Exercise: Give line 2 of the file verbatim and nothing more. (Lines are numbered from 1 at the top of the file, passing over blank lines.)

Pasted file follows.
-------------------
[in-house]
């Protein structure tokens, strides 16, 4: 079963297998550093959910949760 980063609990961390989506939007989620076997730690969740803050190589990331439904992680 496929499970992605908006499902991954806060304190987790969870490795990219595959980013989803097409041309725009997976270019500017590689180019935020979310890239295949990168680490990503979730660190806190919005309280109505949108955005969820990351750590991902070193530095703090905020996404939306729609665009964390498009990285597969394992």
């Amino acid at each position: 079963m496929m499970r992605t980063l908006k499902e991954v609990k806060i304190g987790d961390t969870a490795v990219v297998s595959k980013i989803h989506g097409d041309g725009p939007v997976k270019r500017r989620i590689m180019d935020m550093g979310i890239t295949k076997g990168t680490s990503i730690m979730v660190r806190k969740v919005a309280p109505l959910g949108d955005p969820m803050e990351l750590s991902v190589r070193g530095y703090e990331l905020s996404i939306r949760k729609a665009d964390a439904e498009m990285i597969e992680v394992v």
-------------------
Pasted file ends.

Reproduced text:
């Protein structure tokens, strides 16, 4: 079963297998550093959910949760 980063609990961390989506939007989620076997730690969740803050190589990331439904992680 496929499970992605908006499902991954806060304190987790969870490795990219595959980013989803097409041309725009997976270019500017590689180019935020979310890239295949990168680490990503979730660190806190919005309280109505949108955005969820990351750590991902070193530095703090905020996404939306729609665009964390498009990285597969394992």